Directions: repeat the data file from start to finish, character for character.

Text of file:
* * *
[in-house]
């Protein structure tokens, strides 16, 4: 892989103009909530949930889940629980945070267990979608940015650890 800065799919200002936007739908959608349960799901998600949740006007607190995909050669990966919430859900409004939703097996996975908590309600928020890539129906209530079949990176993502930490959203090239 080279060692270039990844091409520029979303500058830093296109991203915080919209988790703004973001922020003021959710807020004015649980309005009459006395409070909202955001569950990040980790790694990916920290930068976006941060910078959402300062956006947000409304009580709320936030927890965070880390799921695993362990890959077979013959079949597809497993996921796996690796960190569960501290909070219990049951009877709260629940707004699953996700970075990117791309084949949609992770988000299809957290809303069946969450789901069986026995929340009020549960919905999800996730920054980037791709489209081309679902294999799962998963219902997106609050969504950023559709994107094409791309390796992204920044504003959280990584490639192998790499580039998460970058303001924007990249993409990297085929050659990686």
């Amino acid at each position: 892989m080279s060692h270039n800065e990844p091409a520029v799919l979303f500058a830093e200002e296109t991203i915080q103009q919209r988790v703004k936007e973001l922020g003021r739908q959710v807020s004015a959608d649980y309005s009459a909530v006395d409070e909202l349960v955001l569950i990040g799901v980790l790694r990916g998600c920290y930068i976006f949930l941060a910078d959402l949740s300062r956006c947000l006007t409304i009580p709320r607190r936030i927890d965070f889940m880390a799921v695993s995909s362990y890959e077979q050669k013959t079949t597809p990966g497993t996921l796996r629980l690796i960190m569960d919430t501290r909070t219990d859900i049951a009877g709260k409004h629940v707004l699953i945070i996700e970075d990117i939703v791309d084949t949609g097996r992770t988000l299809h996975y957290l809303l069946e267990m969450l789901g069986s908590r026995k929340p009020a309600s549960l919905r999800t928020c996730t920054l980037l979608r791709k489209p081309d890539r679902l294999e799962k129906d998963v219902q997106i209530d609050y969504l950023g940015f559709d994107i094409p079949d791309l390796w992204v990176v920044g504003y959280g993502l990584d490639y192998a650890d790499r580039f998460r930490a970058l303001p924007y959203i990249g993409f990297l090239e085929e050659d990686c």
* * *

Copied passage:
[in-house]
């Protein structure tokens, strides 16, 4: 892989103009909530949930889940629980945070267990979608940015650890 800065799919200002936007739908959608349960799901998600949740006007607190995909050669990966919430859900409004939703097996996975908590309600928020890539129906209530079949990176993502930490959203090239 080279060692270039990844091409520029979303500058830093296109991203915080919209988790703004973001922020003021959710807020004015649980309005009459006395409070909202955001569950990040980790790694990916920290930068976006941060910078959402300062956006947000409304009580709320936030927890965070880390799921695993362990890959077979013959079949597809497993996921796996690796960190569960501290909070219990049951009877709260629940707004699953996700970075990117791309084949949609992770988000299809957290809303069946969450789901069986026995929340009020549960919905999800996730920054980037791709489209081309679902294999799962998963219902997106609050969504950023559709994107094409791309390796992204920044504003959280990584490639192998790499580039998460970058303001924007990249993409990297085929050659990686």
């Amino acid at each position: 892989m080279s060692h270039n800065e990844p091409a520029v799919l979303f500058a830093e200002e296109t991203i915080q103009q919209r988790v703004k936007e973001l922020g003021r739908q959710v807020s004015a959608d649980y309005s009459a909530v006395d409070e909202l349960v955001l569950i990040g799901v980790l790694r990916g998600c920290y930068i976006f949930l941060a910078d959402l949740s300062r956006c947000l006007t409304i009580p709320r607190r936030i927890d965070f889940m880390a799921v695993s995909s362990y890959e077979q050669k013959t079949t597809p990966g497993t996921l796996r629980l690796i960190m569960d919430t501290r909070t219990d859900i049951a009877g709260k409004h629940v707004l699953i945070i996700e970075d990117i939703v791309d084949t949609g097996r992770t988000l299809h996975y957290l809303l069946e267990m969450l789901g069986s908590r026995k929340p009020a309600s549960l919905r999800t928020c996730t920054l980037l979608r791709k489209p081309d890539r679902l294999e799962k129906d998963v219902q997106i209530d609050y969504l950023g940015f559709d994107i094409p079949d791309l390796w992204v990176v920044g504003y959280g993502l990584d490639y192998a650890d790499r580039f998460r930490a970058l303001p924007y959203i990249g993409f990297l090239e085929e050659d990686c």